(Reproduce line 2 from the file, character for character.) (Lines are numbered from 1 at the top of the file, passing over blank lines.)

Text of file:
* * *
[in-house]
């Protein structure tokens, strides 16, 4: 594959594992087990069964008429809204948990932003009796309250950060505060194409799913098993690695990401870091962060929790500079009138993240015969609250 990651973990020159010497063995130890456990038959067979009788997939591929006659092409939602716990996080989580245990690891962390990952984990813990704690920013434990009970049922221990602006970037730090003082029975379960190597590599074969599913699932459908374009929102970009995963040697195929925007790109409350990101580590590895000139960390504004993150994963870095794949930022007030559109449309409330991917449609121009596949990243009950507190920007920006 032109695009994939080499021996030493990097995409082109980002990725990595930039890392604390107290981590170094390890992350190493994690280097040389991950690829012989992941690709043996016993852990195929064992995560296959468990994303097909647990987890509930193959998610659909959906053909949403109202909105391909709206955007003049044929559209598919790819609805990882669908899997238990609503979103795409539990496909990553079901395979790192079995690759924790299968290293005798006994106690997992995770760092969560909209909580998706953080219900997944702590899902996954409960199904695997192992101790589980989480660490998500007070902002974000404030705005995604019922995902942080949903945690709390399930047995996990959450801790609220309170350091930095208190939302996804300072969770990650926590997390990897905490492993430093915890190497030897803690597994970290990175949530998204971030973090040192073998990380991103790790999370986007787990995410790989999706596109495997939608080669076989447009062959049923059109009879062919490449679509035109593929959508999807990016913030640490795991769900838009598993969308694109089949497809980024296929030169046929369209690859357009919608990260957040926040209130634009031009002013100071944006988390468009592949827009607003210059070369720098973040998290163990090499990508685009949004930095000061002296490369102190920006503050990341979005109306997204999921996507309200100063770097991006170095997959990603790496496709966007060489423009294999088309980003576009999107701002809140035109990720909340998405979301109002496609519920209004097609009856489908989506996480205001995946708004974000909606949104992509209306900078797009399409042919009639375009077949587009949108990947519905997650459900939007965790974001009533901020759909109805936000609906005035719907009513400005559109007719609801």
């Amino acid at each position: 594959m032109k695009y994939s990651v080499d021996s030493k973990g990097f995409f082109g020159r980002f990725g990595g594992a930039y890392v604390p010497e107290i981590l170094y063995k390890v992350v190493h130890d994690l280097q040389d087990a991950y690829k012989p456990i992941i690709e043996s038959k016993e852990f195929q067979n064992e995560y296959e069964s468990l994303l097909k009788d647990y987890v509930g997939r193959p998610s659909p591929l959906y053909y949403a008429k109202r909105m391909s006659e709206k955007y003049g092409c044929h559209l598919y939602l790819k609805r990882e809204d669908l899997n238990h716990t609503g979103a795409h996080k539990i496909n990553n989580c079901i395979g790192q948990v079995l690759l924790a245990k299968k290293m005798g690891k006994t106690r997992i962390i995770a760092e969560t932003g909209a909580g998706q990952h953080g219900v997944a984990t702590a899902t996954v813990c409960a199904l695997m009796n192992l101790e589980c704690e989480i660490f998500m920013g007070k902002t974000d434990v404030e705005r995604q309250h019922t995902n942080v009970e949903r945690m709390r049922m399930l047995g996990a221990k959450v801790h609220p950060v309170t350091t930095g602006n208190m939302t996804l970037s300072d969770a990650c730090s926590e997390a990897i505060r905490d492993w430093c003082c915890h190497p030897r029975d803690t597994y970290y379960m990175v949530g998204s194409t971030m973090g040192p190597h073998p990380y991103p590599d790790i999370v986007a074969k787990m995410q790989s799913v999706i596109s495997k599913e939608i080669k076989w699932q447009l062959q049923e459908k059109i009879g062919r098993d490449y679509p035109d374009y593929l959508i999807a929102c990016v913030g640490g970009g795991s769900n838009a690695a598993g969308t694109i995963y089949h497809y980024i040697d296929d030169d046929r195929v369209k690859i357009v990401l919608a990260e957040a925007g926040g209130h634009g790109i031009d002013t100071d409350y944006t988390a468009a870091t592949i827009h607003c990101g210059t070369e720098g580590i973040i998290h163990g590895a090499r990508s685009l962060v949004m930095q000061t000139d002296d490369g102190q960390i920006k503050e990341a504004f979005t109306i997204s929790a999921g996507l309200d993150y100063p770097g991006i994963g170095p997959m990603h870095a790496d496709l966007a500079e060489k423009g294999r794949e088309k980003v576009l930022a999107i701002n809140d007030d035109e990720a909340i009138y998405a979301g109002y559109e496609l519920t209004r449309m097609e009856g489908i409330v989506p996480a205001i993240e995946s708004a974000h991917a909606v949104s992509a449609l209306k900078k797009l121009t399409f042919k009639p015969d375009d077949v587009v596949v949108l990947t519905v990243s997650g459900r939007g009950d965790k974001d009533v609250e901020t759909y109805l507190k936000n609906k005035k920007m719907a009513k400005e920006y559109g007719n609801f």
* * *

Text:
């Protein structure tokens, strides 16, 4: 594959594992087990069964008429809204948990932003009796309250950060505060194409799913098993690695990401870091962060929790500079009138993240015969609250 990651973990020159010497063995130890456990038959067979009788997939591929006659092409939602716990996080989580245990690891962390990952984990813990704690920013434990009970049922221990602006970037730090003082029975379960190597590599074969599913699932459908374009929102970009995963040697195929925007790109409350990101580590590895000139960390504004993150994963870095794949930022007030559109449309409330991917449609121009596949990243009950507190920007920006 032109695009994939080499021996030493990097995409082109980002990725990595930039890392604390107290981590170094390890992350190493994690280097040389991950690829012989992941690709043996016993852990195929064992995560296959468990994303097909647990987890509930193959998610659909959906053909949403109202909105391909709206955007003049044929559209598919790819609805990882669908899997238990609503979103795409539990496909990553079901395979790192079995690759924790299968290293005798006994106690997992995770760092969560909209909580998706953080219900997944702590899902996954409960199904695997192992101790589980989480660490998500007070902002974000404030705005995604019922995902942080949903945690709390399930047995996990959450801790609220309170350091930095208190939302996804300072969770990650926590997390990897905490492993430093915890190497030897803690597994970290990175949530998204971030973090040192073998990380991103790790999370986007787990995410790989999706596109495997939608080669076989447009062959049923059109009879062919490449679509035109593929959508999807990016913030640490795991769900838009598993969308694109089949497809980024296929030169046929369209690859357009919608990260957040926040209130634009031009002013100071944006988390468009592949827009607003210059070369720098973040998290163990090499990508685009949004930095000061002296490369102190920006503050990341979005109306997204999921996507309200100063770097991006170095997959990603790496496709966007060489423009294999088309980003576009999107701002809140035109990720909340998405979301109002496609519920209004097609009856489908989506996480205001995946708004974000909606949104992509209306900078797009399409042919009639375009077949587009949108990947519905997650459900939007965790974001009533901020759909109805936000609906005035719907009513400005559109007719609801």